Well, it's not really a "yikes", because part of it we all had known about for some time, and the other part we suspected. But how often does a church lose its pastor and associate pastor at the same time?? They'll both be leaving within a month.

Want to move to Texas?

Saturday, May 12, 2007

Bad mama

I was so happy to see my sweet Amie when we got home, but was heartsick to find that she had made an acral lick granuloma on her foot in our absence. This is a fairly common stress-related behavior in dogs, but she had not done this in more than two years. She hates thunder, and there were some frightful storms here while we were gone. While we were in Italy, looking at the satellite weather map, I worried about Amie, alone and afraid in the Scientist's closet. I know she had a lot of attention from her grandma and our neighbors during the day, but she spent her nights alone. If we take such a long trip again during her lifetime, I'll have to come up with some contingency plan so she won't be all alone for so long. I felt like such a bad mama when I saw her foot. She's stopped licking it, though, so it should heal soon.

Friday, May 11, 2007


I am too scattered right now to manage an entire Friday Five, but I have to say a few words about pizza. Chicago or New York? Neither.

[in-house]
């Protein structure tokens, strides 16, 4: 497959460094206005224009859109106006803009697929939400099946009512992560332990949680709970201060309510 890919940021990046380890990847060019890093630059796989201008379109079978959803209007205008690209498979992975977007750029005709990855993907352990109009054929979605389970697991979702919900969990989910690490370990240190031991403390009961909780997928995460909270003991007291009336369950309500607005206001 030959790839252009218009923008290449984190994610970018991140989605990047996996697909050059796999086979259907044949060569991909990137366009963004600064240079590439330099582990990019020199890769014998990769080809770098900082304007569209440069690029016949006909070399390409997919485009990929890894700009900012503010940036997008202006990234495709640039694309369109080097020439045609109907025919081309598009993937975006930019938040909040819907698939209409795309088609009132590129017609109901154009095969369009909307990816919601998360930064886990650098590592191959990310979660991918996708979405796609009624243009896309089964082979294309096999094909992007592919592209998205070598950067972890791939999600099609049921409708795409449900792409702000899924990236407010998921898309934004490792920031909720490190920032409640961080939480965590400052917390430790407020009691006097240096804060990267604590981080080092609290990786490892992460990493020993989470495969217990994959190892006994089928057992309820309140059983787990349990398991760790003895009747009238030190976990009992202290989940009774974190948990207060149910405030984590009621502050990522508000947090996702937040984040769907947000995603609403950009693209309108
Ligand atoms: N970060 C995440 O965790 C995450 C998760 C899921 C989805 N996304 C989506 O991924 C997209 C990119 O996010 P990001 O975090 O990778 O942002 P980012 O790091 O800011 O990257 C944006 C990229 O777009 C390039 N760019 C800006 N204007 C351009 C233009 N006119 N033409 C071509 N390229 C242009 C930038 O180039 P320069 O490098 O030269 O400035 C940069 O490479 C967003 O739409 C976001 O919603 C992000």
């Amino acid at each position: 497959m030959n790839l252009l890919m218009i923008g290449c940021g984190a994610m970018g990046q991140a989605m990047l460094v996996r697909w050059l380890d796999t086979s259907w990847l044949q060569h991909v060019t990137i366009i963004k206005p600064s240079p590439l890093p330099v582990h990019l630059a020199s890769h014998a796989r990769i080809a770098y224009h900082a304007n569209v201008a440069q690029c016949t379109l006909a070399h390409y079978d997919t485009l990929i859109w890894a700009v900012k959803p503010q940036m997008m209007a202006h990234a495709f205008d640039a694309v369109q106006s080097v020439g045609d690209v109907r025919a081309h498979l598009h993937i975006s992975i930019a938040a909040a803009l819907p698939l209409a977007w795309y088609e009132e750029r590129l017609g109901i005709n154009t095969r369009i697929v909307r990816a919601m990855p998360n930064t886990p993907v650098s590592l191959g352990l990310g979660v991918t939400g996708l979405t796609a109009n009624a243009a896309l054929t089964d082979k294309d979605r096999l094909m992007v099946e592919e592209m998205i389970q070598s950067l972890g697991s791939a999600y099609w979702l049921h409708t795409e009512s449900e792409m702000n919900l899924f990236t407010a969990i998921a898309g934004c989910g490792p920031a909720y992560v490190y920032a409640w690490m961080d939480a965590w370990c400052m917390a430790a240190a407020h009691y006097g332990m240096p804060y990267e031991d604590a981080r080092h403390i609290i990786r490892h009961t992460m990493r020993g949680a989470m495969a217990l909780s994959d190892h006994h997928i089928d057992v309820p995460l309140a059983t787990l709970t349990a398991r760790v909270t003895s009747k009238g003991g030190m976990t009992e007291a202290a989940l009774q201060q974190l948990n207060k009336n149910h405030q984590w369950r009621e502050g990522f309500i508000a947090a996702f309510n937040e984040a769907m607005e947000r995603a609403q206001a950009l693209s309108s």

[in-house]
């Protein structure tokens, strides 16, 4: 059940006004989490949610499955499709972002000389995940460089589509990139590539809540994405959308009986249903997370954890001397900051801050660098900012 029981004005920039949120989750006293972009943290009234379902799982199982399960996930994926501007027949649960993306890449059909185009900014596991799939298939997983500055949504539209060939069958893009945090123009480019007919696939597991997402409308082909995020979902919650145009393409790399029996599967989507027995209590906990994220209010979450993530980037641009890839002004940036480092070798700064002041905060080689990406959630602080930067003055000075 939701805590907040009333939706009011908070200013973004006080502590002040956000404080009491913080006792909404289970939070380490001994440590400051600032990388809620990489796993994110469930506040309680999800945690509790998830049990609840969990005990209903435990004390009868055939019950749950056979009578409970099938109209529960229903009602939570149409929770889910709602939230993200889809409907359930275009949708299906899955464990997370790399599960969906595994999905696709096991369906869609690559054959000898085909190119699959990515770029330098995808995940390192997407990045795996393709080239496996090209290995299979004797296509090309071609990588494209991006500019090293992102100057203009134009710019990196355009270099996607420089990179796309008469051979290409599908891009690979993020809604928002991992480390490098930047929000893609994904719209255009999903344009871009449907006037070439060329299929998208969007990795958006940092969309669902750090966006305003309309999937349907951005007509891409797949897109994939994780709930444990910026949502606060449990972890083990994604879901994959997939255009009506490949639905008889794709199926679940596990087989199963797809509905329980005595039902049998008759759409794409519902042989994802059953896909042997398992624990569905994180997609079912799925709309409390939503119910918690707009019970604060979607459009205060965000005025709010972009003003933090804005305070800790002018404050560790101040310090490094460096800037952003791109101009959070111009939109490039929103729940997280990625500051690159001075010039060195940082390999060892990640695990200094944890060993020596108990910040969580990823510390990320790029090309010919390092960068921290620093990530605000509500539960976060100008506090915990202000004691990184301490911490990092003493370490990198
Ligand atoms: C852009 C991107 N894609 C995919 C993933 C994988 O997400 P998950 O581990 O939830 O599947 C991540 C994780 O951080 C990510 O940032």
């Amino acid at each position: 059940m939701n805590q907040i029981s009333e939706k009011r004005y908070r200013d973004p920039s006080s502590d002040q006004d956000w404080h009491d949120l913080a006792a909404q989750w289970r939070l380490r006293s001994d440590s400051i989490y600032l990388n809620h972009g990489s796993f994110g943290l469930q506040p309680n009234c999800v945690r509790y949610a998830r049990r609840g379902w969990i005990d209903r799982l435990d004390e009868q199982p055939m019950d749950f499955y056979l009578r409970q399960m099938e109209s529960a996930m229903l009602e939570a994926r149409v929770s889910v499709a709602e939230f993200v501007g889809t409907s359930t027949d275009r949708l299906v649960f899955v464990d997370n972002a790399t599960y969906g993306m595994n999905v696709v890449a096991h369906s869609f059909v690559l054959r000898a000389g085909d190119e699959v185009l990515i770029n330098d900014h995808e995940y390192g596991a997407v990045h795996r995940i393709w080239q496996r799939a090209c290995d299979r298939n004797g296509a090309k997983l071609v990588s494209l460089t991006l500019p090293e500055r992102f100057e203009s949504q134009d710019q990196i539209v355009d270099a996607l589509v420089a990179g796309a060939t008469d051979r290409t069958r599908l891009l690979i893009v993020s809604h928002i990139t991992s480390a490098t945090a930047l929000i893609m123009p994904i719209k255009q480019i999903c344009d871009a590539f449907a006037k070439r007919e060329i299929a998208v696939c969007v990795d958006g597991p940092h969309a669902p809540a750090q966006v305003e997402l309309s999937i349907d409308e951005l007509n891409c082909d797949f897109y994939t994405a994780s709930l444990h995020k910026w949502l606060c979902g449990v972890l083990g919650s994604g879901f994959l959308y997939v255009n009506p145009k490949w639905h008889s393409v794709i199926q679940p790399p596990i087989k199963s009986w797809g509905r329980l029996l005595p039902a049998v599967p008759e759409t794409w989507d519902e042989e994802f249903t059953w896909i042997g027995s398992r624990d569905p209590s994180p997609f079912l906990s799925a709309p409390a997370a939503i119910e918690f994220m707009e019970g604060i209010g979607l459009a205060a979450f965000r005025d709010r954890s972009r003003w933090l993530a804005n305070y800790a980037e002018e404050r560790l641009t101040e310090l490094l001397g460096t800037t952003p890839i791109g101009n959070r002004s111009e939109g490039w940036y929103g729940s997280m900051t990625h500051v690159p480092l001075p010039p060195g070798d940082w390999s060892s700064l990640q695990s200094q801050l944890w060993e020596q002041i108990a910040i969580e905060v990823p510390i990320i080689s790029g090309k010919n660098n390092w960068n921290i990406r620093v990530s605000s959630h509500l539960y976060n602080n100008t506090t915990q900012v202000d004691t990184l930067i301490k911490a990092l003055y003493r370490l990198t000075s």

Italian pizza has a crisp, thin crust, and comes to the table unsliced, to be eaten with a knife and fork. Sometimes it has red sauce on it, sometimes not. You can get any or all of the ingredients that are familiar to us, but the sausage is spicier, the black olives bigger and better, and the funghi might be porcini. We had delicious pizzas with pears, gorgonzola, and walnuts, too.

Last Saturday we sat with four companions in a Cortona restaurant called Fu Fluns (the Etruscan name for Dionysus) and had a late lunch that lasted about three hours. We ate pizza (mine had mozzarella, mushrooms, and black truffles) and pasta, passed our plates back and forth ("You have to taste this"), drank fabulous triple-fermented Belgian beer, talked about everything, and laughed. And then laughed some more.

I will probably forget what I saw at the Uffizi, or the mosaics at St. Mark's, before I forget that lunch.

I'm back!

We saw beautiful and wonderful places. Ate amazing food. Made new friends. Rode in various methods of transport (Venetian water taxi, small plane, BIG plane) or sat in various European airports for a total of twenty hours yesterday. So glad we went. So glad to be home.
Missed y'all. Am pooped. More later.